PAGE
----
Hiking up Rumford Whitecap

It's true when people say that the height of a mountain doesn't matter when it comes to scenery. A good example of this is Rumford Whitecap, a small mountain with a height of 2,202 feet. The mountain is part of the Mahoosuc Land Trust, alongside mountains like Old Speck and Goose Eye. The mountain offers expansive views looking toward several notable peaks.

Looking northeast.

We arrived at the trailhead for the Red/Orange Trail, a well traversed path leading to the summit with few junctions. The trail was packed down, and easy to follow. It started easy, and after a continuous incline, it flattened, only to  wind up the mountainside.

Looking up the trail.

As we climbed higher and higher up the mountain, the snow began to get deep, with a maximum height of around three to four feet. The trail was still easy to follow, and it became evident of the true depth of the snow, as several signs and blazes were nearly engulfed in snow.

Is this the new trail? Maybe...

The forest began to open up, as the trail brought us over several snow-covered ledges, with minimal views. This didn't last long, as we were soon awarded with beautiful views looking back down the trail. The untouched snow off the trail added to the beauty of the mountain.

Looking southwest toward the Evans Notch area.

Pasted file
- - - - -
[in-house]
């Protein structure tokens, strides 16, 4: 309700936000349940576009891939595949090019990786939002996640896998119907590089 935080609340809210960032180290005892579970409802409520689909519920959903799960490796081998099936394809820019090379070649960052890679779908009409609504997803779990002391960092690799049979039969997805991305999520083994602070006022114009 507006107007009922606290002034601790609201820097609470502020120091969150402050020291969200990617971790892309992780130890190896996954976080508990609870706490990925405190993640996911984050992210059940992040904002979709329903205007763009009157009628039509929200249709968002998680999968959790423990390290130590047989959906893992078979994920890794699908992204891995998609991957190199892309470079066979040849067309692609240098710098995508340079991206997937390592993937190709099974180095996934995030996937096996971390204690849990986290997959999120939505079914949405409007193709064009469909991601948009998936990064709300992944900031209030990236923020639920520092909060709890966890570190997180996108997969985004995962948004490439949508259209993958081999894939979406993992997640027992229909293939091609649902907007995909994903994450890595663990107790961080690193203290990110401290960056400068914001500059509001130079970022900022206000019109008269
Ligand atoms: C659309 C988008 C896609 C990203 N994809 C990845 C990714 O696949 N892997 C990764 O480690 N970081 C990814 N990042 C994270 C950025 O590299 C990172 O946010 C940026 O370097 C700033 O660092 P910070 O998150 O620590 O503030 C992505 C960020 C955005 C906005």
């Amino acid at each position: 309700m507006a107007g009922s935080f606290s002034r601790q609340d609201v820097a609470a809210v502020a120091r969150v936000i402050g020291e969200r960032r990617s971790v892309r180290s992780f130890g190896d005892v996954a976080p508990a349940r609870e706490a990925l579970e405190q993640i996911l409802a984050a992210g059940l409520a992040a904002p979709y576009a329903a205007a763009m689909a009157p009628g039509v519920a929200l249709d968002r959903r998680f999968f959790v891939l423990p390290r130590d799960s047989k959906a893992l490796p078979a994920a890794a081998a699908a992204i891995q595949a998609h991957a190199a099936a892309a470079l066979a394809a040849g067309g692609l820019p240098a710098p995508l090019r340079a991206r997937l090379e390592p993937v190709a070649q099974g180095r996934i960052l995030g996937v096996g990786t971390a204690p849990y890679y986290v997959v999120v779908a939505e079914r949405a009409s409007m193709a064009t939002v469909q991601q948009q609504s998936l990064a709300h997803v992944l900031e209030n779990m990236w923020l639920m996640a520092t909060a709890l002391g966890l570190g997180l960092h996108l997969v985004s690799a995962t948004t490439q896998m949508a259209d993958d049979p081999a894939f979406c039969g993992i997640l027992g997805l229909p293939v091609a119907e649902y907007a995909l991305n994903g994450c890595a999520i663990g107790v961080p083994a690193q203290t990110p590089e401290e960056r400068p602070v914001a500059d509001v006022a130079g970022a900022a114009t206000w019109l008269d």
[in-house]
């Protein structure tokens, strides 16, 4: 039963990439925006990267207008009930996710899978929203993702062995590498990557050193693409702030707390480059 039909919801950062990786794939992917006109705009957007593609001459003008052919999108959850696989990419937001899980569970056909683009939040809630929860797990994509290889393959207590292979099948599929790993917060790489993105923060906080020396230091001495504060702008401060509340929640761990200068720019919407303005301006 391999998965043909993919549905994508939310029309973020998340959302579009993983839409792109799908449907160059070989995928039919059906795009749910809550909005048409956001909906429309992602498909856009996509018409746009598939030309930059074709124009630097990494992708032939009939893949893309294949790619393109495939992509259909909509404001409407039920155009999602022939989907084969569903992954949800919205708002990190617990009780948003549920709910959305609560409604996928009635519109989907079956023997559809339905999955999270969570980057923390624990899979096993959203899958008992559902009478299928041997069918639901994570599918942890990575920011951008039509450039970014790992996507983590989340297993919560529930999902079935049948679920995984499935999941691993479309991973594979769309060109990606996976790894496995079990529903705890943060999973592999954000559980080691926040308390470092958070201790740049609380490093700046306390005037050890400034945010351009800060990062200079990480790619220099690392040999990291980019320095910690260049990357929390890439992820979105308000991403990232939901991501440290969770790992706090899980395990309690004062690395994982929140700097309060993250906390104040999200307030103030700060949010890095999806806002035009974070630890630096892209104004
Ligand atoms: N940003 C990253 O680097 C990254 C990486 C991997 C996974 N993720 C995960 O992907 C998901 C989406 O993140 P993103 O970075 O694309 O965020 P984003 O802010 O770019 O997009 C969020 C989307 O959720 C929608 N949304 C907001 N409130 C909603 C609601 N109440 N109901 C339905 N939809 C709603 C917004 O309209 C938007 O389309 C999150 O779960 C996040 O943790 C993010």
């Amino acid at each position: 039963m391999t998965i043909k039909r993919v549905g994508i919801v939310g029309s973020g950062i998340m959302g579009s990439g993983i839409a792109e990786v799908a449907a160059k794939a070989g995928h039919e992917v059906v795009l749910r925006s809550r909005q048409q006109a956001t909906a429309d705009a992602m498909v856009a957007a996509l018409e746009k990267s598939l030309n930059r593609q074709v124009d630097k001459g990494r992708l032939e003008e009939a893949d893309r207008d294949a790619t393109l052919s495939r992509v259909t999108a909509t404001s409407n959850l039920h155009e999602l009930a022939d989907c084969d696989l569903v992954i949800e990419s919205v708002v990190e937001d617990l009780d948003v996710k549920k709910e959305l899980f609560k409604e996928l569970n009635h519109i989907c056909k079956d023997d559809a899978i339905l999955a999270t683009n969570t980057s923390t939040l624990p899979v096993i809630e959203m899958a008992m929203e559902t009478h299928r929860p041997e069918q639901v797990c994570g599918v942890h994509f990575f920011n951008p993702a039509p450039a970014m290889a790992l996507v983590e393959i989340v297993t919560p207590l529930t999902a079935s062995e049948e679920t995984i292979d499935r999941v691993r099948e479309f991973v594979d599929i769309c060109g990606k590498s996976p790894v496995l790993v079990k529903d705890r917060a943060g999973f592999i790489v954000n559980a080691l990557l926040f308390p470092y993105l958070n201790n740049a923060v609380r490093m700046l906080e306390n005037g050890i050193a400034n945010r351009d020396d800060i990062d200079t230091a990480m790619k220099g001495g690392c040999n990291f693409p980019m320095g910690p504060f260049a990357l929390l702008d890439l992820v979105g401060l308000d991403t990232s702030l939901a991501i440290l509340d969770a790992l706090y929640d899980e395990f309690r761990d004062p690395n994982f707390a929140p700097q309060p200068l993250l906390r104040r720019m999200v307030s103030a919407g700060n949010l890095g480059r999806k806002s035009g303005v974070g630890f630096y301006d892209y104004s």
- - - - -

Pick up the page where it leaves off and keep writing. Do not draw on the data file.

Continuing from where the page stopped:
Continuing up the trail.

Looking ahead we could see the trail wind through the snow. We soon found ourselves atop the mountain, with some of the most incredible views from a mountain of this height. There were views in every direction, looking out to the Mahoosuc Range, the Rangeley area, and the Weld area.

Looking to Puzzle Mountain, with Sunday River ski area clearly visible in the distance.
Old Speck framed between Puzzle Mountain and Long Mountain.

Some notable summits that are visible include Puzzle Mountain, Old Speck, Baldpate Mountain, Old Blue, Saddleback Mountain, The Horn, Tumbledown Mountain, Black Mountain, Mt.Zircon, Caribou Mountain, and many more. Many of these peaks were beautifully snow dusted.

A wider view of the Mahoosuc Range.
Black Mountain can be seen to the right, with peaks like Tumbledown and Saddleback visible.
Mt.Zircon can be seen in the foreground. The distant bald mountain is Speckled Mountain (Peru).
Looking toward Tumbledown Mountain (right) and Saddleback Mountain and The Horn to the left.

The skies were clear, and the views were incredible. The view of Old Blue and Saddleback Mountain were most impressive, as both appeared towering above the surrounding landscape, completely snow-capped.

Old Blue Mountain
Saddleback Mountain and The horn can be seen beyond the wind turbines.
Tumbledown Mountain, Little Jackson, and Jackson Mountain.

The winds were whipping at us, and we eventually left the summit and began down the mountain. This peak is certainly worth the little effort it takes to reach the summit. With a packed down trail in the winter, this mountain certainly makes for one of the best winter hikes in Maine.


  1. Looks like a nice 👍 Hike. Did you need snow shoes?

    1. It sure was a nice hike! Snowshoes weren't necessary, but spikes helped for traction. Thanks for reading!

  2. I have done this hike several times during the Autumn season. Your fine report and excellent photos have piqued my interest to consider doing this hike in the Winter season.


    1. Thank you for reading John! I'm glad to know people are taking my blogs as inspiration.